Imagine witnessing hip-hoplegends De La Soul trading rhymes over the jabs and swells of a live string septet. Or Cibo Matto’s Miho Hatori bopping around with the Clash’s Paul Simonon and Mick Jones. Or the gaunt, sage face of Snoop Dogg, four stories tall and waxing philosophical from a massive screen suspended above a blazing brass section, plus the string septet, plus Simonon and Jones, and plus countless other joyous onstage noisemakers.
“It’s like a juggernaut once it starts,” says Damon Albarn, musical mastermind behind Gorillaz. The peculiar pop project he and illustrator Jamie Hewlett founded 12 years ago in a shared London flat has grown from a virtual band of comic-book characters to a traveling spectacle of Barnumesque proportions. “There’s no stopping it,” says Albarn. “The magic is in the way it mesmerizes, brings you into its world.”
He’s not exaggerating. Any of the aforementioned scenarios would have been worth the price of admission to a stop along Gorillaz’s 2010 48-date tour (including stops in Damascus and Hong Kong). Instead, every night, Albarn and Hewlett offer a two-hour immersion in a universe where far-fetched fantasy becomes reality. Overhead, Hewlett’s four animated band members scurry around their apartment, run from the law, dodge death, and discover their third album’s titular paradise, Plastic Beach. But down below, a rotating cast of nearly 50 different musicians do the dirty work: Bobby Womack, Little Dragon’s Yukimi Nagano, the Pharcyde’s Bootie Brown, U.K. rappers Bashy and Kano, the American Syrian Orchestra. Even Mos Def and Lou Reed occasionally show up.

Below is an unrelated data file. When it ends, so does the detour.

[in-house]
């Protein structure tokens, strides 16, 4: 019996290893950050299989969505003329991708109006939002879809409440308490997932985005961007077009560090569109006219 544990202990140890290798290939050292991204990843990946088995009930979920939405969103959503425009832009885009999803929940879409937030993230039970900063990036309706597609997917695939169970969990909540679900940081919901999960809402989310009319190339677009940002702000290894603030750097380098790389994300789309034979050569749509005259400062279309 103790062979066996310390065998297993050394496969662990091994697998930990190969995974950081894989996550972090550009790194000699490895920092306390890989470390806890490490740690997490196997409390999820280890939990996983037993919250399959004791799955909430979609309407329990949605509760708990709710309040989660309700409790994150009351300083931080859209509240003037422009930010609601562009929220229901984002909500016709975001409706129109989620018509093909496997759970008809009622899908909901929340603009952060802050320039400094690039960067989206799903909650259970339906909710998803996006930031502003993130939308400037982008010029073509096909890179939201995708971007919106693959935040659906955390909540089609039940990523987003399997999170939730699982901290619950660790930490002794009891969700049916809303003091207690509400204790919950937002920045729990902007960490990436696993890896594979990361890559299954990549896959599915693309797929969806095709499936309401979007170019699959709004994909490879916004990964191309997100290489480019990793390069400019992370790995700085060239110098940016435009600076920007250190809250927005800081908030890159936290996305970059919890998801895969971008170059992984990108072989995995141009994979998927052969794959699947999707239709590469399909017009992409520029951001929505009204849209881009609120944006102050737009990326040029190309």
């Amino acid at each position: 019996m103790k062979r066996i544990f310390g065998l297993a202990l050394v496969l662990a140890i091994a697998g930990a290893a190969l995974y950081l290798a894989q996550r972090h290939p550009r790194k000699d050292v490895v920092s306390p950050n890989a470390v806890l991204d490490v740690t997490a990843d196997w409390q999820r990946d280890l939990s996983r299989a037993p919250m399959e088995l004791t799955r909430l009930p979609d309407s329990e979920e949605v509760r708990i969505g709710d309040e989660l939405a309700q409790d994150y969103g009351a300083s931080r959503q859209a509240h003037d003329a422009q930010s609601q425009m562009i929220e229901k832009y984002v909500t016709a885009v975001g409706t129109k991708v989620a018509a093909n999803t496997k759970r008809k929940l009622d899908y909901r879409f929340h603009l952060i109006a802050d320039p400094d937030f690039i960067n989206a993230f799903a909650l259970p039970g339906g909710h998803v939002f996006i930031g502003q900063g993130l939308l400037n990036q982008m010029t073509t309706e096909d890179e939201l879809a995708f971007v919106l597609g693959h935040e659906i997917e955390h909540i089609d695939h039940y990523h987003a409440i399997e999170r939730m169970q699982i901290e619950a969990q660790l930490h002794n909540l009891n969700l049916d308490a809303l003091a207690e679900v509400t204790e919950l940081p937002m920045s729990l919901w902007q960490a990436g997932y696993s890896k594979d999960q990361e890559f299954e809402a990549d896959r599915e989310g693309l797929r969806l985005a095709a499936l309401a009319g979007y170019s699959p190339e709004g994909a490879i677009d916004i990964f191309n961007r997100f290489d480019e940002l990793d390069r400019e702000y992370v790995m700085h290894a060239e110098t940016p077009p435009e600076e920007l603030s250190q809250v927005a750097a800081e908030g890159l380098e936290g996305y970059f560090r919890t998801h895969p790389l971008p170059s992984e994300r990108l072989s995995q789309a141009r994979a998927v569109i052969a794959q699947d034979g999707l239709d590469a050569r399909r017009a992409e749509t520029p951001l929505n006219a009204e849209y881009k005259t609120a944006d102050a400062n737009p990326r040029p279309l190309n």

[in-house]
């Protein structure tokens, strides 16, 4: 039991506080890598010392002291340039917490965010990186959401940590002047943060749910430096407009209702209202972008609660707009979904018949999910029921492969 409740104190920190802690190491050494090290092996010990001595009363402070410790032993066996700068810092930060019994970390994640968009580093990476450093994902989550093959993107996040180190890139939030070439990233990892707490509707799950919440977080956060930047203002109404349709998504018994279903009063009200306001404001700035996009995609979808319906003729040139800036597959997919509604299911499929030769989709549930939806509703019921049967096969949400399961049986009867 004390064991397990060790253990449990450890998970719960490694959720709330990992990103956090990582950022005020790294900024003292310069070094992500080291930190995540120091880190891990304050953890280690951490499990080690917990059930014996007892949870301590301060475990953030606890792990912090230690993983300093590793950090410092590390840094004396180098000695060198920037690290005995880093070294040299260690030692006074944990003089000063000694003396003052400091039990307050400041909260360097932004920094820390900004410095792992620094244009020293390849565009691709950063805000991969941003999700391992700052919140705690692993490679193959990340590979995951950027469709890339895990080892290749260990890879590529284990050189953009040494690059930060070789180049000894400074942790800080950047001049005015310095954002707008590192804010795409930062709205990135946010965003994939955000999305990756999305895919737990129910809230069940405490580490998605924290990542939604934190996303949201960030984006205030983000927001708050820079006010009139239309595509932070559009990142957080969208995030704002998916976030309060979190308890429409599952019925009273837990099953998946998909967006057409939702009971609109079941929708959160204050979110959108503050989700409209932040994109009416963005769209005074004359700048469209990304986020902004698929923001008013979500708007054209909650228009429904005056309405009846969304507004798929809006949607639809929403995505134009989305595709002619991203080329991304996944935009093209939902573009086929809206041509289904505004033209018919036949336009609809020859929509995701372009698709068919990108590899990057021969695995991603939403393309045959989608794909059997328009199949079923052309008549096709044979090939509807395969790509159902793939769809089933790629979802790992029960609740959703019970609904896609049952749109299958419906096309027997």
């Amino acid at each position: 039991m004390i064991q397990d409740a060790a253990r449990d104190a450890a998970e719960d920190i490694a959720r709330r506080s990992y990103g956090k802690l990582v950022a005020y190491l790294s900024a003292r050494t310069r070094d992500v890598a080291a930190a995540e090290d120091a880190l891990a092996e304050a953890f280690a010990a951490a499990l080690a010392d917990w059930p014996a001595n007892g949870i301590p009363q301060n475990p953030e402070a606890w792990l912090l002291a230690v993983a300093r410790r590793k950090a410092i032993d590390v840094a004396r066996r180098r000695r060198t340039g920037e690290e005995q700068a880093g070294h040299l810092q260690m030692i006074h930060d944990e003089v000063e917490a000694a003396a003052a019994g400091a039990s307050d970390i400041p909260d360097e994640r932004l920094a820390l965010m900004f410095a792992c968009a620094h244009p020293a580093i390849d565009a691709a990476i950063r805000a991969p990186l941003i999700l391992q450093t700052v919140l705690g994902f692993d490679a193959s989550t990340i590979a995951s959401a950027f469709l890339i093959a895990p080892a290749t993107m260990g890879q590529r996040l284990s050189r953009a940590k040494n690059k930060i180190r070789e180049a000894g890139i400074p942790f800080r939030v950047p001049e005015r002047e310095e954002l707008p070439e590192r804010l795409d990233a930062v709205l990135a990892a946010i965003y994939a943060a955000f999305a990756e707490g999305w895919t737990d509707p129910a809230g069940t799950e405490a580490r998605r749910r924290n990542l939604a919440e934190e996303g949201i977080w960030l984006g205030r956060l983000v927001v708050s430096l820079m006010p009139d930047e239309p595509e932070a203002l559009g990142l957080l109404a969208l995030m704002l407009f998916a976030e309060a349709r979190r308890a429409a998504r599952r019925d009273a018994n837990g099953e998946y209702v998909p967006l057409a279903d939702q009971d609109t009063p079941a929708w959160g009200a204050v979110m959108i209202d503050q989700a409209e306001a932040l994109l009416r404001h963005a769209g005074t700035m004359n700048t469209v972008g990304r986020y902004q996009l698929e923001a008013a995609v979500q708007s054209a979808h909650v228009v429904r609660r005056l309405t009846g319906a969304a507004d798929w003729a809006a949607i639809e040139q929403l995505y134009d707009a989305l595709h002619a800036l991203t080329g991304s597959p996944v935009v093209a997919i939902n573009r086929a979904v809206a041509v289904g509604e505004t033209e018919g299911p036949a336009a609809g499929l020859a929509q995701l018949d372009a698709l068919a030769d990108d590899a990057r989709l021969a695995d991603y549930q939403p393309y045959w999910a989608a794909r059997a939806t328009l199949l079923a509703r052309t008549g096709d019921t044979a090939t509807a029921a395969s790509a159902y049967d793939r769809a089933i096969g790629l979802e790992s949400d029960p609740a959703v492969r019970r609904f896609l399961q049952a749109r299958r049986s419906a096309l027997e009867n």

Perhaps this is just what happens when a Grammy-winning, multiplatinum cartoon band gets its wings? Before this tour, Albarn and friends stayed behind a curtain, even commissioning a large holographic rig for a pair of awards-show appearances. (Madonna literally danced circles around 3-D “bassist” Murdoc and “guitarist” Noodle at the 2006 Grammys.) Then they discovered a disturbing flaw.
“The bass,” says Hewlett. “The vibra-tions cause the holograms to fall to pieces.” The decision to create the new show, however, wasn’t inspired just by technical difficulties. When Albarn realized he had half the Clash at his disposal, he couldn’t imagine hiding the punk icons. “Once they were up for a tour, I said, ‘Let’s put a band together.’?” So, Albarn filled eight buses with as many crew members as performers (including “an army of cooks”). All things considered — the instruments, the screens, the gigantic glowing letters spelling out the band’s name — surely he could’ve trimmed the budget.
“I think you overdo it or you don’t bother,” Albarn says. The end result actually one-ups the anime-on-Broadway ambition of his and Hewlett’s 2007 opera, Monkey: Journey to the West. “It does beg the question,” offers Hewlett, “where do we go from here?” We can’t wait to find out.
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